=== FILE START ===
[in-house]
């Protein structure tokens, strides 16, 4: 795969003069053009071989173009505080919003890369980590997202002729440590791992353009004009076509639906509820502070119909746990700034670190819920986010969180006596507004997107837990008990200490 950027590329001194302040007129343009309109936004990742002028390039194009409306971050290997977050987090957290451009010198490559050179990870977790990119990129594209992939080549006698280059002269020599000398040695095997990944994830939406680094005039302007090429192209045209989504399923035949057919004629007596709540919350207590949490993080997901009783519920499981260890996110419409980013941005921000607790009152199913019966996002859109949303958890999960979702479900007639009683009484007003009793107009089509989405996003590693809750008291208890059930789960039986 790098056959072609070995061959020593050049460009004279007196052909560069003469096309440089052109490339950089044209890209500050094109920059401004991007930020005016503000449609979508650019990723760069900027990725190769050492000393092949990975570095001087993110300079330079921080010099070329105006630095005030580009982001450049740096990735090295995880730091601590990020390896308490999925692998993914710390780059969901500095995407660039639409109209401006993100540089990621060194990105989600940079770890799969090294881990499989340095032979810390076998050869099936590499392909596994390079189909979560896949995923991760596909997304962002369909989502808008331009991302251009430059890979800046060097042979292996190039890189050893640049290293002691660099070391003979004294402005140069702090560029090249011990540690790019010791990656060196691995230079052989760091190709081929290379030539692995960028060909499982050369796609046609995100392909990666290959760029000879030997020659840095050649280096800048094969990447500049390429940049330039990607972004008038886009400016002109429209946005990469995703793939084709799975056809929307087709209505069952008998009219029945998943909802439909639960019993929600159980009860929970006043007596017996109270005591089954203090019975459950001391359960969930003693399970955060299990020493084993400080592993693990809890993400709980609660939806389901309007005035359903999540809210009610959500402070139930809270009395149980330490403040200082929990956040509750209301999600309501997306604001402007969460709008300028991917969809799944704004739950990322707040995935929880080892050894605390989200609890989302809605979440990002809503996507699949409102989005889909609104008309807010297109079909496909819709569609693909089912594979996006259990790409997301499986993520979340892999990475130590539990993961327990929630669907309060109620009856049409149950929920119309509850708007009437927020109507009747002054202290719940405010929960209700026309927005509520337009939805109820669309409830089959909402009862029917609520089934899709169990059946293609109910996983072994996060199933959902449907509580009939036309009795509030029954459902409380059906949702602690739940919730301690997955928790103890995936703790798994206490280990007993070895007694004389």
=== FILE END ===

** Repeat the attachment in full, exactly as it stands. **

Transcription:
[in-house]
């Protein structure tokens, strides 16, 4: 795969003069053009071989173009505080919003890369980590997202002729440590791992353009004009076509639906509820502070119909746990700034670190819920986010969180006596507004997107837990008990200490 950027590329001194302040007129343009309109936004990742002028390039194009409306971050290997977050987090957290451009010198490559050179990870977790990119990129594209992939080549006698280059002269020599000398040695095997990944994830939406680094005039302007090429192209045209989504399923035949057919004629007596709540919350207590949490993080997901009783519920499981260890996110419409980013941005921000607790009152199913019966996002859109949303958890999960979702479900007639009683009484007003009793107009089509989405996003590693809750008291208890059930789960039986 790098056959072609070995061959020593050049460009004279007196052909560069003469096309440089052109490339950089044209890209500050094109920059401004991007930020005016503000449609979508650019990723760069900027990725190769050492000393092949990975570095001087993110300079330079921080010099070329105006630095005030580009982001450049740096990735090295995880730091601590990020390896308490999925692998993914710390780059969901500095995407660039639409109209401006993100540089990621060194990105989600940079770890799969090294881990499989340095032979810390076998050869099936590499392909596994390079189909979560896949995923991760596909997304962002369909989502808008331009991302251009430059890979800046060097042979292996190039890189050893640049290293002691660099070391003979004294402005140069702090560029090249011990540690790019010791990656060196691995230079052989760091190709081929290379030539692995960028060909499982050369796609046609995100392909990666290959760029000879030997020659840095050649280096800048094969990447500049390429940049330039990607972004008038886009400016002109429209946005990469995703793939084709799975056809929307087709209505069952008998009219029945998943909802439909639960019993929600159980009860929970006043007596017996109270005591089954203090019975459950001391359960969930003693399970955060299990020493084993400080592993693990809890993400709980609660939806389901309007005035359903999540809210009610959500402070139930809270009395149980330490403040200082929990956040509750209301999600309501997306604001402007969460709008300028991917969809799944704004739950990322707040995935929880080892050894605390989200609890989302809605979440990002809503996507699949409102989005889909609104008309807010297109079909496909819709569609693909089912594979996006259990790409997301499986993520979340892999990475130590539990993961327990929630669907309060109620009856049409149950929920119309509850708007009437927020109507009747002054202290719940405010929960209700026309927005509520337009939805109820669309409830089959909402009862029917609520089934899709169990059946293609109910996983072994996060199933959902449907509580009939036309009795509030029954459902409380059906949702602690739940919730301690997955928790103890995936703790798994206490280990007993070895007694004389």